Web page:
‘Let’s have that fight’: McCarthy and Gaetz go to war over shutdown deal

<span>Photograph: Michael Reynolds/EPA</span>
Photograph: Michael Reynolds/EPA

Simmering hostility between Republicans over the bipartisan deal that averted a government shutdown descended into open political warfare on Sunday, a rightwing congressman saying he would move to oust Kevin McCarthy and the embattled House speaker insisting he would survive.

Related: ‘This is good news’: Biden signs stopgap funding bill to avert US shutdown

“We need to rip off the Bandaid. We need to move on with new leadership that can be trustworthy,” the Florida representative Matt Gaetz told CNN’s State of the Union, saying he would file a “motion to vacate” in the next few days.

McCarthy, Gaetz said, lied about “a secret deal” struck with Democrats to later pass money for Ukraine that was left out of the compromise agreement, and misled Republicans about working with the opposition at all.

The bill keeping the government funded for 47 days passed the House on Saturday night 335-91, 209 Democrats joining 126 Republicans in support. It cleared the Senate 88-9 and was signed by Joe Biden.

In remarks at the White House on Sunday, Biden said the measure extending funding until 17 November, and including $16bn in disaster aid, prevented “a needless crisis”.

But, Biden said: “The truth is we shouldn’t be here in the first place. It’s time to end governing by crisis and keep your word when you give it in the Congress. I fully expect the speaker to keep his commitment to secure the passage of support needed to help Ukraine as they defend themselves against aggression.”

Asked if he expected McCarthy to stand up to extremists, Biden replied: “I hope this experience for the speaker has been one of personal revelation.”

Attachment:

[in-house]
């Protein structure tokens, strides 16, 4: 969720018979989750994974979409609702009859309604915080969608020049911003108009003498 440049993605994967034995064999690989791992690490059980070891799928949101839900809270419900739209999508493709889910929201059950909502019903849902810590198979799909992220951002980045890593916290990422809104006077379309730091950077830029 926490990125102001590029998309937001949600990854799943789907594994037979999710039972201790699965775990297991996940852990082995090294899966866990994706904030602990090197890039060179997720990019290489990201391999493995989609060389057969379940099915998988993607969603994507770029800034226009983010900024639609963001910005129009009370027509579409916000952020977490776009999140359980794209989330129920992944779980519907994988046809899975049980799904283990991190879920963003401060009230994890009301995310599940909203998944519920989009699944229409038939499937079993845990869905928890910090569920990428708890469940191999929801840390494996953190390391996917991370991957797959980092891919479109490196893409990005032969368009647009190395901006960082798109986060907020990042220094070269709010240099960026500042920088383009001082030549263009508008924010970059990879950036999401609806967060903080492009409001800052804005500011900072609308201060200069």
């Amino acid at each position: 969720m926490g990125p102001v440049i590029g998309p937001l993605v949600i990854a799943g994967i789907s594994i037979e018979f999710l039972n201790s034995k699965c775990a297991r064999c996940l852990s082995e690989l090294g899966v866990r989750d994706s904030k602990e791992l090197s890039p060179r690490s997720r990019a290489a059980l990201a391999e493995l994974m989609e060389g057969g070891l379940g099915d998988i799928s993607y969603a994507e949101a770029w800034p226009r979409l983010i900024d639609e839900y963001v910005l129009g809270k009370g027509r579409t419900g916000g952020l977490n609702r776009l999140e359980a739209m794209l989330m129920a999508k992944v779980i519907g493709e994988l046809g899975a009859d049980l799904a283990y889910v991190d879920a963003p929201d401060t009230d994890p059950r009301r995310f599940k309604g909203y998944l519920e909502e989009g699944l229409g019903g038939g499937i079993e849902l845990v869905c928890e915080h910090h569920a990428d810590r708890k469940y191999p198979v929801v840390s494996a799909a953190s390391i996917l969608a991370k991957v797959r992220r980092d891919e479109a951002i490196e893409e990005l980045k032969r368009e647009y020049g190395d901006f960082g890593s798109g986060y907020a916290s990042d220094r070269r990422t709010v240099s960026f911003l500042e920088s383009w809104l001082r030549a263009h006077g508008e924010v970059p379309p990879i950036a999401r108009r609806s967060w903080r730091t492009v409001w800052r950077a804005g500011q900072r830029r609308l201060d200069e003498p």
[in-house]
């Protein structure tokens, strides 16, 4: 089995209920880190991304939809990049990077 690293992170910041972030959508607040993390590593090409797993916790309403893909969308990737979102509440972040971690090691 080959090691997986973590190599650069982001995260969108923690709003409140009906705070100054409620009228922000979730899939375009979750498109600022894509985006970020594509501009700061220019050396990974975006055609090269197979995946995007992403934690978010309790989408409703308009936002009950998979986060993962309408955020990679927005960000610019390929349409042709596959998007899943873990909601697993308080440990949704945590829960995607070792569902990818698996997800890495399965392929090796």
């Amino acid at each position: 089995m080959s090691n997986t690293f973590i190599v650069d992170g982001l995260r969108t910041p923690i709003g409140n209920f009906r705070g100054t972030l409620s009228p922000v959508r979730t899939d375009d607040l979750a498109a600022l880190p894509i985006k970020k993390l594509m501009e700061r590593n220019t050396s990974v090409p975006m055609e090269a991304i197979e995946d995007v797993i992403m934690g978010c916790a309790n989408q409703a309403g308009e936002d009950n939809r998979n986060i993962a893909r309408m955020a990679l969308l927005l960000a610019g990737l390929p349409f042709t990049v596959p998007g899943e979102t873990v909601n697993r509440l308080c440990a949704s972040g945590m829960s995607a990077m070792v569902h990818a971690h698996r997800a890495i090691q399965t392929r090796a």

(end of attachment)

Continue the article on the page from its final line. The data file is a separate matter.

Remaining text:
McCarthy hit back at Gaetz, branding him a showman “more interested in securing TV interviews” than keeping government functioning.

“I’ll survive,” McCarthy told CBS’s Face the Nation. “You know, this is personal with Matt. He wanted to push us into a shutdown, even threatening his own district with all the military people there who would not be paid.

“… So be it. Bring it on. Let’s get it over with it, and let’s start governing. If he’s upset because he tried to push us into shutdown and I made sure the government didn’t shut down, then let’s have that fight.”

Matt Gaetz speaks with members of the media on the House steps.
Matt Gaetz speaks with members of the media on the House steps. Photograph: Nathan Howard/Getty Images

Gaetz said he would no longer hold to an agreement made in January to support McCarthy in exchange for concessions including a hard position on federal funding. That deal included a loosening of rules to allow a single member to file a motion to vacate, the beginning of the process to remove a speaker.

“The only way Kevin McCarthy is speaker of the House at the end of this coming week is if Democrats bail him out, and they probably will,” said Gaetz.